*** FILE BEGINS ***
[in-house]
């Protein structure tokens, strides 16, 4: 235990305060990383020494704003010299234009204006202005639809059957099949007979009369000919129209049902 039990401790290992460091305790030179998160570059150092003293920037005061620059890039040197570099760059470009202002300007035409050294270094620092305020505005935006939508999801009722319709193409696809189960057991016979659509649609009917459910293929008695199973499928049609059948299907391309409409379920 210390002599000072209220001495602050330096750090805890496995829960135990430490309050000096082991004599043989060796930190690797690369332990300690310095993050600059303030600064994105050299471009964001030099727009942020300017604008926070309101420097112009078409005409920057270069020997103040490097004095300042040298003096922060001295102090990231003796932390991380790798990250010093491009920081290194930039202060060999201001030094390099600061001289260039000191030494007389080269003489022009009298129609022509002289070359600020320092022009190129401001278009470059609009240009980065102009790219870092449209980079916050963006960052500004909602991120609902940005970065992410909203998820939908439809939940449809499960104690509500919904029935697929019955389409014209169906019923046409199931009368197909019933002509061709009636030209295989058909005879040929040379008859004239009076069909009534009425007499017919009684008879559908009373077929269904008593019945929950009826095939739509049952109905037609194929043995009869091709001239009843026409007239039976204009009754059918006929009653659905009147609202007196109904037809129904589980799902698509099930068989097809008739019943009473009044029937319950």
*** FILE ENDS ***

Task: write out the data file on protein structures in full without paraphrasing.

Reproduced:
[in-house]
């Protein structure tokens, strides 16, 4: 235990305060990383020494704003010299234009204006202005639809059957099949007979009369000919129209049902 039990401790290992460091305790030179998160570059150092003293920037005061620059890039040197570099760059470009202002300007035409050294270094620092305020505005935006939508999801009722319709193409696809189960057991016979659509649609009917459910293929008695199973499928049609059948299907391309409409379920 210390002599000072209220001495602050330096750090805890496995829960135990430490309050000096082991004599043989060796930190690797690369332990300690310095993050600059303030600064994105050299471009964001030099727009942020300017604008926070309101420097112009078409005409920057270069020997103040490097004095300042040298003096922060001295102090990231003796932390991380790798990250010093491009920081290194930039202060060999201001030094390099600061001289260039000191030494007389080269003489022009009298129609022509002289070359600020320092022009190129401001278009470059609009240009980065102009790219870092449209980079916050963006960052500004909602991120609902940005970065992410909203998820939908439809939940449809499960104690509500919904029935697929019955389409014209169906019923046409199931009368197909019933002509061709009636030209295989058909005879040929040379008859004239009076069909009534009425007499017919009684008879559908009373077929269904008593019945929950009826095939739509049952109905037609194929043995009869091709001239009843026409007239039976204009009754059918006929009653659905009147609202007196109904037809129904589980799902698509099930068989097809008739019943009473009044029937319950």